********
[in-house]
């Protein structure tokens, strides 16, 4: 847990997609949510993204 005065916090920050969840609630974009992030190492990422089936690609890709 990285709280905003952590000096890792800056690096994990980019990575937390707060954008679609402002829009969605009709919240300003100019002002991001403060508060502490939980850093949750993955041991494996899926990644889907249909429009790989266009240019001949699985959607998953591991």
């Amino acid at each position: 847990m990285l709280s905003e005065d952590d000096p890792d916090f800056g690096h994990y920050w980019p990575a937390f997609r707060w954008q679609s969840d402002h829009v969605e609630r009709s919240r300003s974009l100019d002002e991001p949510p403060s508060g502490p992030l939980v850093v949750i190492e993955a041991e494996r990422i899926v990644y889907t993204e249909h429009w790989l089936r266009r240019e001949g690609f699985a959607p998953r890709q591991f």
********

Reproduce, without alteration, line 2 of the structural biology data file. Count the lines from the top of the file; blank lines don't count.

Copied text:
């Protein structure tokens, strides 16, 4: 847990997609949510993204 005065916090920050969840609630974009992030190492990422089936690609890709 990285709280905003952590000096890792800056690096994990980019990575937390707060954008679609402002829009969605009709919240300003100019002002991001403060508060502490939980850093949750993955041991494996899926990644889907249909429009790989266009240019001949699985959607998953591991």